Support for Windows Server 2003 will end next year, but careful planning can ease operating system migration.
With Windows Server 2003 support ending next year, there is a pressing need for organisations to move their applications and servers to a newer version of Windows Server.
This is something a lot of companies will have to deal with over the next 12 months. Many organisations have already migrated, since the end of support for Windows Server 2003 was first announced in September 2009.
But according to figures from IT professional network Spiceworks, 67% of UK firms still have Windows Server 2003 running somewhere in their organisation.
Within those companies, on average nearly one-third (30.2%) of their servers are running that venerable operating system (OS).
According to a survey by managed service provider Avanade, four out of five businesses that are still using Windows Server 2003 plan to move from the platform before the end-of-life deadline in July 2015. Some 40% will migrate this year and 41% will do so between January and July 2015.
Once support is no longer available, servers running Windows Server 2003 will be vulnerable with no security updates – unless firms pay eye-wateringly expensive fees to Microsoft, at about $200,000 each.
With that in mind, what is the best course of action for companies needing to move to a newer, supported platform?
Lee Norvall, CTO of Fusion Media Networks, says one strategy is to continue to run some applications on the outdated 2003 and move important data and systems management to Windows 2012 R2, protecting both with a managed doubled-tiered firewall system.
“There are some cases where it is not possible to migrate applications,” he says. “It might also be the case that some files on the system are no longer live or required for ongoing business processes. These applications and files can be left as they are, moved to another server and put behind a firewall for safe storage, rather like locking them in a cupboard where you can see them through the keyhole and access them for reference when required.”
Ed Shepley, solutions architect at Camwood, says that for some legacy applications, making the move to a newer OS, such as Windows Server 2012 R2, may put older applications at the greatest risk of failure.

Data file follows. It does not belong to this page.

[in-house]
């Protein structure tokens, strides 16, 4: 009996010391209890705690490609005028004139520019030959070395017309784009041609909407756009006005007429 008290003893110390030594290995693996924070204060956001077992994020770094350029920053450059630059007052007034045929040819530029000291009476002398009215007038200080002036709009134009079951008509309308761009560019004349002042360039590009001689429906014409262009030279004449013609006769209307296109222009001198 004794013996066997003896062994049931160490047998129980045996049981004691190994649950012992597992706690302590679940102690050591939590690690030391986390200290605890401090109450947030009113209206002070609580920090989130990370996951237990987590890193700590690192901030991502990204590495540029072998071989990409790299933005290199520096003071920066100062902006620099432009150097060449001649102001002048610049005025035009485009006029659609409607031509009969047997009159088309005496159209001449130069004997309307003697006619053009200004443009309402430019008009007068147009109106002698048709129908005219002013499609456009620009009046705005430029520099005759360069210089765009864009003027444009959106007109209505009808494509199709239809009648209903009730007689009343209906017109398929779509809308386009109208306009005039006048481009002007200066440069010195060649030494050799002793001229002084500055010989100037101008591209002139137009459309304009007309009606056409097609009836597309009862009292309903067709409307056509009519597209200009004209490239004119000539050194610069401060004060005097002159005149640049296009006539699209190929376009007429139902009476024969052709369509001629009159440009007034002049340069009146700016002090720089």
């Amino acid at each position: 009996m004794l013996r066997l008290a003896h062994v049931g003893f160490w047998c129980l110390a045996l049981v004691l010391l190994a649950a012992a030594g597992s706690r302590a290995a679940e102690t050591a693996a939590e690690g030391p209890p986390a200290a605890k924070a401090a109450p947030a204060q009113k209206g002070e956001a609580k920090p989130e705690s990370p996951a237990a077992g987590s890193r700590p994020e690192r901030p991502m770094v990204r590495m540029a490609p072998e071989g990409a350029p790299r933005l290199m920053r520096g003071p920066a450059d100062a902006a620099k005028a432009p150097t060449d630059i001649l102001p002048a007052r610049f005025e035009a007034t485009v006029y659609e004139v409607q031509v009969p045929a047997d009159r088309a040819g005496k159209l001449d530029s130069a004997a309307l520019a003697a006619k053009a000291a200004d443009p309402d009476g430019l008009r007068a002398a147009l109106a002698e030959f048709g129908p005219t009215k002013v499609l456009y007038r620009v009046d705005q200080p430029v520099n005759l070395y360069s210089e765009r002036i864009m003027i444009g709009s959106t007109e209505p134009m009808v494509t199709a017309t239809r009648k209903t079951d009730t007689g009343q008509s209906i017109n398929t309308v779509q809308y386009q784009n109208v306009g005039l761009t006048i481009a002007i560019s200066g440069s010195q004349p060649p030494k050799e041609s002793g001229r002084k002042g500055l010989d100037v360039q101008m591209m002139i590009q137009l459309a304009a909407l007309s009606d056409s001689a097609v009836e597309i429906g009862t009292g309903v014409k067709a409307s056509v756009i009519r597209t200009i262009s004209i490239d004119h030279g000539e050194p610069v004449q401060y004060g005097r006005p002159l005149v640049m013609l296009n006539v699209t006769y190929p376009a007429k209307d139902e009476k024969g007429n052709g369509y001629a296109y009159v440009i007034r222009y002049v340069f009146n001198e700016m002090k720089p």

“They may well have been ported to 2003 from 2000,” he says. “Also complex apps that integrate with a lot of systems, as not only may their dependencies be incompatible, but their communication transports may have been deprecated on the new platform. Knowing upfront provides the information an enterprise needs to plan effectively around this risk.”
Quocirca analyst Clive Longbottom says applications could fail if they have been written with particular hardware in mind. “Some systems would access a SCSI device, such as a scanner or specific disk array,” he says. “As SCSI has been deprecated, it may be necessary to rewrite these areas of code to be more abstracted so as to enable USB, iSCSI, Sata or whatever device is to be embraced.”
Longbottom adds that anything based on completely physical constructs, such as the storage being in a particular location or the network card configuration, will struggle to move to a new server with a new OS. “The world has moved on so much since then,” he says.
Some applications had specific installation routines that were OS-specific, Longbottom points out. “As 2012 will report itself in a different way to the routine than 2003, you could end up with the dreaded ‘This application is not suitable for your OS’, or just ‘Incorrect OS found’, message. There are tools around that will run through the installation routine of an application and correct it wherever possible to make it more likely to install.”